Being European

Published on May 17, 2019

Travelling with my parents from the age of 10, at first in France, was – I now understand – an instructive and exhilarating rebirth. People in villages, seeing our British car, would stop and wave the most joyous of welcomes, others – to our astonishment – would cross restaurants to shake us by the hand and thank us for liberating them.

Our new friends in Alsace had been able to reclaim their house, commandeered in the war by the Nazi army and fitted with gun ports under the bay windows. The family had been scattered, Maurice escaping to join the navy and Bernard, aged 14, making his circuitous way to the United States where he joined the Air Force by lying about his age. In his time their father had had to fight in both the French and the German armies, according to the shifting frontier. An uncle, mayor of another town, was one of the few men left in it: the others had been locked in the church and incinerated.

Later we navigated the endless potholes in Catalonia, where General Franco was still punishing the inhabitants for their opposition. Soon we experienced the undercurrents in Italian communities struggling above the divisions of civil war while working to overcome impoverishment. During the day there was no water, but our lives were immeasurably enriched by immersion in the glorious cultural heritage from which our own had sprung. Khrushchev’s mini-thaw allowed me to visit Poland on a bridge-building mission between universities; daily life was basic but our student hosts proudly explained the rebuilding, brick by brick, of the beautiful Old City in Warsaw, and took us to see Auschwitz. On the return journey, the train stopped long enough in East Berlin for a brief reunion with my German friend Cornelia: we had studied together in Italy. I have been immeasurably lucky and wouldn’t want to see the young in future denied life-enhancing, mind-altering experiences.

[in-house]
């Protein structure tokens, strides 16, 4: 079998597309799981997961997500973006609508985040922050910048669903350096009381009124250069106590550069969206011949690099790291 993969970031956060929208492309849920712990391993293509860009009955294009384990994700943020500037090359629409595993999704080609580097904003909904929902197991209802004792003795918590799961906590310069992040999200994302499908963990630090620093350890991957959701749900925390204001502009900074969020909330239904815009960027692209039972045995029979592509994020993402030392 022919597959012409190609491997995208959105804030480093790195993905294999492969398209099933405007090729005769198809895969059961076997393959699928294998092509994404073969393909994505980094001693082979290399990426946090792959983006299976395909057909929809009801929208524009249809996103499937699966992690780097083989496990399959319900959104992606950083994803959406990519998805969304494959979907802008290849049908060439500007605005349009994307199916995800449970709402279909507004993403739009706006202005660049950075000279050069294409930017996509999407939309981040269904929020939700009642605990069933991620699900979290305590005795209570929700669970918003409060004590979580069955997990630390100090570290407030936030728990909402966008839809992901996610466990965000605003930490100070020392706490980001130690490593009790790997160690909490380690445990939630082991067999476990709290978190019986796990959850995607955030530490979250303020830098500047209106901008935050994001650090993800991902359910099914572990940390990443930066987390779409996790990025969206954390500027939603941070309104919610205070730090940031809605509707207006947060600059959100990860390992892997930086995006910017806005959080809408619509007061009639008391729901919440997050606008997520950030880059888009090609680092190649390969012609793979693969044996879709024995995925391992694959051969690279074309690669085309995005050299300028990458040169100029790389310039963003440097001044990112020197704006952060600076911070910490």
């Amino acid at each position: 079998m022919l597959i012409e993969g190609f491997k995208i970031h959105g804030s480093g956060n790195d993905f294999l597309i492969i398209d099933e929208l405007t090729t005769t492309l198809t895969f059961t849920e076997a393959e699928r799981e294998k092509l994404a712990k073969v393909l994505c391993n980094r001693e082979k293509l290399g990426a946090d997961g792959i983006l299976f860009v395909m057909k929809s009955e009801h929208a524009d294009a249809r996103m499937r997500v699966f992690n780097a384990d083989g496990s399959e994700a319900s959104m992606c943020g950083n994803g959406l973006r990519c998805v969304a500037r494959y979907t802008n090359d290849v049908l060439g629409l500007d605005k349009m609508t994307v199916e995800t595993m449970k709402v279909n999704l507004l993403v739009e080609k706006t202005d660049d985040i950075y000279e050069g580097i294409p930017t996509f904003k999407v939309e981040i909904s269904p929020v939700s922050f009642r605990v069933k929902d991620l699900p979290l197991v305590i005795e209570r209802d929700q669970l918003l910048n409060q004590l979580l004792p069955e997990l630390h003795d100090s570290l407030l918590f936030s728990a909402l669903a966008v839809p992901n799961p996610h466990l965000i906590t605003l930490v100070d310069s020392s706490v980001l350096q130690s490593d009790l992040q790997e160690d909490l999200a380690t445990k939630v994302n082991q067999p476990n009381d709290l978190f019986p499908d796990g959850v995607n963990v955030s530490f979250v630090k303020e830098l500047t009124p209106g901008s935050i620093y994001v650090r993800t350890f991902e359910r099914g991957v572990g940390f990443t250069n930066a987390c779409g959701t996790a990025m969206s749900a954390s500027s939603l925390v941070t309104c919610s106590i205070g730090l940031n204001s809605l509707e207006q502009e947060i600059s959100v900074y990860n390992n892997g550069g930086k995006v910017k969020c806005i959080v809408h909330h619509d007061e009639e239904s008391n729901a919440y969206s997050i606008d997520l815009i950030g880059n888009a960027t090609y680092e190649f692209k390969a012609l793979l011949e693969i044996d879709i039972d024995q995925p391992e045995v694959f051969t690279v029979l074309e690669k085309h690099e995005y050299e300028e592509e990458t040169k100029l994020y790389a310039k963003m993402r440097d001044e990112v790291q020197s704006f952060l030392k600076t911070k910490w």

But now our benighted nation wants to betray our continental cousins, reneging on our peace and prosperity treaties and throwing away all that hard-won social and cultural capital, along with our privileged economic role in the European family unquestionably the ‘best deal’ there is. We must be mad to prefer wrecking to building.

This piece was originally published as a letter in the New Statesman. Ann Lawson Lucas is a member of the European Movement.


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